One reason for this is that software projects are typically run following the traditional waterfall model: (1) Setting the time frame and budget; (2) Proceeding to a planning stage, where designs and other legit-looking schematics are produced. Sure this model makes you feel well prepared. The thing is, these two steps take a lot of time and they all happen before any actual development work is done.
This approach could work if you are building something simple and you know exactly what you need. This is rarely the case. More often this sets up your project for failure by having a plan that is already deprecated when you start, a budget that is not tied to reality and a time frame that was pulled out of the hat. Most application projects are complex and have too many variables to be successfully run in this manner.
“No business plan survives first contact with a customer.”
-- Steve Blank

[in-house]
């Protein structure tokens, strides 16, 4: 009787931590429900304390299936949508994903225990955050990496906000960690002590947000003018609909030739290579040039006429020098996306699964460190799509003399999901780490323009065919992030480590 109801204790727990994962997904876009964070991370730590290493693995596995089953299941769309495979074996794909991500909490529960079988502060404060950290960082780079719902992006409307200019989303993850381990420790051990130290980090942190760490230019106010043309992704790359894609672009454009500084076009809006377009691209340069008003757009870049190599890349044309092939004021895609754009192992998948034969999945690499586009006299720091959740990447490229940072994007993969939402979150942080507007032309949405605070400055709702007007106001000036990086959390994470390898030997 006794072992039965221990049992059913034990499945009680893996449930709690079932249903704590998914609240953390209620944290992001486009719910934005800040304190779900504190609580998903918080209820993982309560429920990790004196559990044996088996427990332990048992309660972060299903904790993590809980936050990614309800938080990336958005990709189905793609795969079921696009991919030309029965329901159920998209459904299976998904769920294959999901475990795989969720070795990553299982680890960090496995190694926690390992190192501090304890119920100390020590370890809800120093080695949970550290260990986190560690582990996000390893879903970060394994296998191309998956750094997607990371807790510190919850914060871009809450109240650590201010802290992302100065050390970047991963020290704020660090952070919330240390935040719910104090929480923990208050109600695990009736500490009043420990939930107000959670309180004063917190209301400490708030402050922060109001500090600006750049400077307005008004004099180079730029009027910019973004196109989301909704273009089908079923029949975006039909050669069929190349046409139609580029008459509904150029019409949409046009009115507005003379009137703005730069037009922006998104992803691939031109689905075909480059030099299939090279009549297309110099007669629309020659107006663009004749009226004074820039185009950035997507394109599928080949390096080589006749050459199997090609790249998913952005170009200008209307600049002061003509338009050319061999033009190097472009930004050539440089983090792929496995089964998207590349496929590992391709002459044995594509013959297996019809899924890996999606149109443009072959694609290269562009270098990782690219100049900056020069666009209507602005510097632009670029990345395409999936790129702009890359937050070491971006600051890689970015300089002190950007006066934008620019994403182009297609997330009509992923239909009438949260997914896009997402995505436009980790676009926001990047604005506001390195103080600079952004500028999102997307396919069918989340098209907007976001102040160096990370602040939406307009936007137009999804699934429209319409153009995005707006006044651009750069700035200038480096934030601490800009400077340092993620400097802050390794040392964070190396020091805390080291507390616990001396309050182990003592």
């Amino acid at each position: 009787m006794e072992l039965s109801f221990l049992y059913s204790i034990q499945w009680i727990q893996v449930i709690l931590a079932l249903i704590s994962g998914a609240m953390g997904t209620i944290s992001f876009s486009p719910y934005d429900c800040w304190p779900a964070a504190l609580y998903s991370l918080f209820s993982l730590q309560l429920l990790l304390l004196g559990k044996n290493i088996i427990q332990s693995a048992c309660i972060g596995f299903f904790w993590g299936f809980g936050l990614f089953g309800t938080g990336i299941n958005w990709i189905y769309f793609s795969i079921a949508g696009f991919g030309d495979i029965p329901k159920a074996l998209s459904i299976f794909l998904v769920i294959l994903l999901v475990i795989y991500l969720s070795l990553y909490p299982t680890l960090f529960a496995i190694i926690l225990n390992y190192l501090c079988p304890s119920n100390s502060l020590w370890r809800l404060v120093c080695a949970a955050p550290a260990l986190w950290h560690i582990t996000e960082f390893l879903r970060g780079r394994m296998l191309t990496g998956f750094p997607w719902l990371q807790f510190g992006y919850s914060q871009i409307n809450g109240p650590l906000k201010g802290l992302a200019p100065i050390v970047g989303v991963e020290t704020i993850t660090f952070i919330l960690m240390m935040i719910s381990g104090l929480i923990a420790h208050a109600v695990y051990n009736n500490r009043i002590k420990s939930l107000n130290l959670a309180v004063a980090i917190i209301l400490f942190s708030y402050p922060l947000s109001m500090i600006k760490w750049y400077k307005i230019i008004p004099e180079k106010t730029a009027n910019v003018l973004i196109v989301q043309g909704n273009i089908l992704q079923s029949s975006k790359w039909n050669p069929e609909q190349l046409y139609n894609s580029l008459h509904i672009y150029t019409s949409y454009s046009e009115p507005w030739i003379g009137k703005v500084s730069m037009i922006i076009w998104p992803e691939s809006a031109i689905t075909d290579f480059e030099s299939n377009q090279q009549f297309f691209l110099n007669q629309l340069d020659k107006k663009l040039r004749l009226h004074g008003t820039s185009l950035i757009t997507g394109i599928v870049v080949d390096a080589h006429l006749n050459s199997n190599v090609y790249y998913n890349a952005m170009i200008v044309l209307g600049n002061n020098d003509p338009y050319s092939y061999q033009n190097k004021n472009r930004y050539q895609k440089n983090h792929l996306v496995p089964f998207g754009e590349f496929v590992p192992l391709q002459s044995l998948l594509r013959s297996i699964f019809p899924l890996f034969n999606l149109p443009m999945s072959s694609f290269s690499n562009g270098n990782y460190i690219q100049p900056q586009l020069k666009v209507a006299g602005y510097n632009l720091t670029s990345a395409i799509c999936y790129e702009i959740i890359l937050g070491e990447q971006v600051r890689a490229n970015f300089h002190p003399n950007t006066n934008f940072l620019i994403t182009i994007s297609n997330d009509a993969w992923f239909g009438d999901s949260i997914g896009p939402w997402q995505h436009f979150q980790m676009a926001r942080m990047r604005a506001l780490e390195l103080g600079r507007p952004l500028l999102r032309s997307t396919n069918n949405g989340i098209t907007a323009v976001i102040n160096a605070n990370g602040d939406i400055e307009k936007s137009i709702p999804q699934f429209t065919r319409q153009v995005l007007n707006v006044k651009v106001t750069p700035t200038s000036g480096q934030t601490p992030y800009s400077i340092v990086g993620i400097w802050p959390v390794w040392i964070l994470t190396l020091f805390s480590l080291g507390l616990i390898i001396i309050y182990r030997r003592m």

Another common reason is that the development process gets detached from business needs. This results in a waste of resources as wrong features are being developed, and heavy process overhead is killing any potential for a turnaround.
You need an efficient way to communicate between the development and the business side. Otherwise, you’re doomed to waste a lot of hours on heavy, soon-to-be useless specs and then still end up developing the wrong features.
The Solution: Enter Lean Startup Methodology
Companies - large and small - have a great opportunity to learn from startups when it comes to running application development projects. By adopting startup-minded practices, you can run software projects with less risk and a better chance for success.
The guiding principles of lean startups are:
- Experimentation over planning
- Customer feedback over intuition
- Iterative design over design upfront
You should be able to use minimum resources to learn from real user feedback and analytics to guide your process - no matter whether your users are internal stakeholders or external clients.